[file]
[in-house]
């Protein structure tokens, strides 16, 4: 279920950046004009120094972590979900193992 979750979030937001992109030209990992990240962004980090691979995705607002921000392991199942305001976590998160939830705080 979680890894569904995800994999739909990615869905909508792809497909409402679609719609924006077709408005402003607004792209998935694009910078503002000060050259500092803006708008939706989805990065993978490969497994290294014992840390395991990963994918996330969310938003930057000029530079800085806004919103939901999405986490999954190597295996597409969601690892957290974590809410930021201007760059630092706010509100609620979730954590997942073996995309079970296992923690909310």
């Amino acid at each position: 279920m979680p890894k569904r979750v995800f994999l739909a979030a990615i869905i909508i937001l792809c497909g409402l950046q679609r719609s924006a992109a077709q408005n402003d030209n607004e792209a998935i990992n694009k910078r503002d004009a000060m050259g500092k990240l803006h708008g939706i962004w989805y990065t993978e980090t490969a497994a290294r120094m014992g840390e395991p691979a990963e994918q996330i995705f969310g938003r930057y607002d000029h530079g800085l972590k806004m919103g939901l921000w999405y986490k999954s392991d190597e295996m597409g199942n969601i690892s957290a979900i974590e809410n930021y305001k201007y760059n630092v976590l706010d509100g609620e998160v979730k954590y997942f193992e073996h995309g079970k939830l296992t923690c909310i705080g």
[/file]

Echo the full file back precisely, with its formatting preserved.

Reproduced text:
[in-house]
């Protein structure tokens, strides 16, 4: 279920950046004009120094972590979900193992 979750979030937001992109030209990992990240962004980090691979995705607002921000392991199942305001976590998160939830705080 979680890894569904995800994999739909990615869905909508792809497909409402679609719609924006077709408005402003607004792209998935694009910078503002000060050259500092803006708008939706989805990065993978490969497994290294014992840390395991990963994918996330969310938003930057000029530079800085806004919103939901999405986490999954190597295996597409969601690892957290974590809410930021201007760059630092706010509100609620979730954590997942073996995309079970296992923690909310």
């Amino acid at each position: 279920m979680p890894k569904r979750v995800f994999l739909a979030a990615i869905i909508i937001l792809c497909g409402l950046q679609r719609s924006a992109a077709q408005n402003d030209n607004e792209a998935i990992n694009k910078r503002d004009a000060m050259g500092k990240l803006h708008g939706i962004w989805y990065t993978e980090t490969a497994a290294r120094m014992g840390e395991p691979a990963e994918q996330i995705f969310g938003r930057y607002d000029h530079g800085l972590k806004m919103g939901l921000w999405y986490k999954s392991d190597e295996m597409g199942n969601i690892s957290a979900i974590e809410n930021y305001k201007y760059n630092v976590l706010d509100g609620e998160v979730k954590y997942f193992e073996h995309g079970k939830l296992t923690c909310i705080g």